For the Indigenous, the area of future Onoway was an important place because of the large lake found only a few kilometres away from the present townsite. The lake, now called Lac Ste. Anne, was called Wakamne by the Nakota Sioux and Manitou Sakhahigan (SAK HA HEE GAN) by the Cree. The names mean God’s Lake and Lake of the Spirit respectively.
The Indigenous would hunt bison in the area of the lake, and legends stated there was a large serpent that lived in the lake. When it moved, it would create dangerous currents that could cause a canoe to capsize. Oral stories tell of how young people would go out into the lake in a canoe and look down into the clear water to the bottom to see if they could see the creature.
When Europeans arrived in the area, they would rename the lake Devil’s Lake, due to a mistranslation from the Cree name. For the Cree, it was a sacred place.
In 1842, Father Jean-Baptiste Thibault, a missionary, arrived at the lake and saw that it would make a good mission location. He would bless it in 1844 and rename it Lac Ste. Anne to honour the grandmother of Jesus. At the time, there were about 30 French Metis families living in the area around the lake. At the mission, the missionaries would teach about the church and also show locals how to farm. At the time, the bison were declining and the missionaries wanted to make the Metis into farmers. By 1859, the mission had 17 cows, 15 horses, 10 dogs, 10 cats and a large garden. That same year, three Grey Nuns were welcomed into the mission where they learned the Cree language and started a school. Eventually, the mission would have over 2,000 people living at it. It would have a Hudson’s Bay Company post, a school, an orphanage, a North West Mounted Police barracks, a dance hall, a post office, a saloon, hotels and several stores.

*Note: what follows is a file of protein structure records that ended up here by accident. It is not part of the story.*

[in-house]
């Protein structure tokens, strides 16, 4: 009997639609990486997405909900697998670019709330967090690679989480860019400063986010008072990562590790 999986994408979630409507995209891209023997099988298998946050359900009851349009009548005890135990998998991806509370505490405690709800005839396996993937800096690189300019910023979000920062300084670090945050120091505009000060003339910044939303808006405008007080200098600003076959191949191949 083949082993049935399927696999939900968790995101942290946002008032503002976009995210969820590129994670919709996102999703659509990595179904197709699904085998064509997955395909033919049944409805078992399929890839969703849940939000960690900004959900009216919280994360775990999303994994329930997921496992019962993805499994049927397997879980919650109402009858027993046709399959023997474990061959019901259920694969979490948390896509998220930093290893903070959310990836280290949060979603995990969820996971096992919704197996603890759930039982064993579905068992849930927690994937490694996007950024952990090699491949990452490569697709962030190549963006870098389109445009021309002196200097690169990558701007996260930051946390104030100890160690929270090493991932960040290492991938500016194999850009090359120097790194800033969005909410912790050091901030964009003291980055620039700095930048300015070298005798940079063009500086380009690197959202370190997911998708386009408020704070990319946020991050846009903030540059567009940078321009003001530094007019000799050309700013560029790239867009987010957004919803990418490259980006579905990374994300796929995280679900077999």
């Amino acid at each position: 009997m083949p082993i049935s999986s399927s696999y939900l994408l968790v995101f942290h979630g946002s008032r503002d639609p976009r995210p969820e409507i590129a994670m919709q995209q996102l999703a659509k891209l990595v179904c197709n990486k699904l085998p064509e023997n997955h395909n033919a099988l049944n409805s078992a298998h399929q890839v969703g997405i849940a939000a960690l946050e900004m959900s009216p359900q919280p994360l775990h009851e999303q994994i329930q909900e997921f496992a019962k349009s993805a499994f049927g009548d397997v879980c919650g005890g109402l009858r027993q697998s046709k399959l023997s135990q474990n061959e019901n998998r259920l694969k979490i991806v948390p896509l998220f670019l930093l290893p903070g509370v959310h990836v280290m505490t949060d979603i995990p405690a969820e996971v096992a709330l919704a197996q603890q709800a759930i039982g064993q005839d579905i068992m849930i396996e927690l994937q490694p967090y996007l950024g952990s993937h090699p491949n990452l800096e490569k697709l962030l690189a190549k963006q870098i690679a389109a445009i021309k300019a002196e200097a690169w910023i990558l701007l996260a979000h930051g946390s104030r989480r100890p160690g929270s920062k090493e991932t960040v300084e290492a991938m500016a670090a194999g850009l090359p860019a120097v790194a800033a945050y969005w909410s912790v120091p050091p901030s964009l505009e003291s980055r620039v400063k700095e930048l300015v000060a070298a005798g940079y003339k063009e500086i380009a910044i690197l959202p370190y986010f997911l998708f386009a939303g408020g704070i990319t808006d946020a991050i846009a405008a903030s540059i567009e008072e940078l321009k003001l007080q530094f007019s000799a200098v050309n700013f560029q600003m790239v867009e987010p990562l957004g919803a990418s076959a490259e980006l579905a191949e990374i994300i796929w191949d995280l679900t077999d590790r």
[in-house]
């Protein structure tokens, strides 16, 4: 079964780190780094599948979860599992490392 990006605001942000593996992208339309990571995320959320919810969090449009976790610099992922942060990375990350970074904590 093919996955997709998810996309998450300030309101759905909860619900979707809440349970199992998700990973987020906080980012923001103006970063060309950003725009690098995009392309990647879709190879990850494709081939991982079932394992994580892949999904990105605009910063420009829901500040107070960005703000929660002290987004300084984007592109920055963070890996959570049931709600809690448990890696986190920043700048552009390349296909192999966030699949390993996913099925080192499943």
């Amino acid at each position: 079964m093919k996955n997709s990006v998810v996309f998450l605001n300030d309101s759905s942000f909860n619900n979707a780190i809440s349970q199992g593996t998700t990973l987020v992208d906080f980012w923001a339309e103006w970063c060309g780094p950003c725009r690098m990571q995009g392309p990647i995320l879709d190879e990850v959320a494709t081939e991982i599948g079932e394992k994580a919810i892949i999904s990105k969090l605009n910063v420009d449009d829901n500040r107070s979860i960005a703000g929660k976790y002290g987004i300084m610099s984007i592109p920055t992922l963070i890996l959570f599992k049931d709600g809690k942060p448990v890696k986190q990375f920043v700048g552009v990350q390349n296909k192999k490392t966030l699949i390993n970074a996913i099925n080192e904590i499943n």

In 1889, a priest named Lestanc would organize the first pilgrimage to Lac Ste. Anne to honour Saint Anne on her feast day of July 26. By 1926, the pilgrimage had attracted 5,500 people. The pilgrimage continues to this day, with pilgrims coming from across North America and often walking several kilometres bare-foot as a penance to witness or be part of the miracle of healing. At the pilgrimage site, there is also a display of crutches and canes that have been left behind by the pilgrims. Today, upwards of 40,000 people attend the pilgrimage and it is the largest event of its kind in North America.
In 2004, the Lac Ste. Anne Pilgrimage was declared a National Historic Site of Canada.
For several years, the area of Onoway was only sparsely populated by settlers. After a survey was done in the area, settlement would increase and in 1904, a post office was built. Run by W.P. Beupre, a proposal was put forward to name the community after him. Since there was already a town by that name, the residents decided to translate his last name into English. In English, it means fair field, or lush meadow. They then translated that into Cree, and the name Onoway was chosen. Beupre would serve as the postmaster for 32 years, longer than anyone else in the community’s history.
A school was built and opened on Sept. 1, 1905, the same day that Alberta became a province. The first store was built in 1906, close to Lac Ste. Anne.
It would not be until 1910 that a railway subdivision branch junction was built in the area, about 2.5 kilometres away from the current townsite. Interest in development quickly grew and lots were surveyed and buildings were built in the hopes that when the railway was built from that junction, it would go through the growing site.
As we have seen so many times with small town histories, the railroad typically does what it wants to do. Instead of building through the community, where land prices were high, the company instead built to the east of the post office. The rail line would go through that area in 1911, and a hamlet was surveyed soon after.
The Edmonton News-Plaindealer would report quote:
Onoway quickly began to spring up, with 20 acres of land being bought by the CNR to sell to new residents. The same year the railroad arrived, a $15,000 hotel was completed. Today, that hotel would cost about $400,000.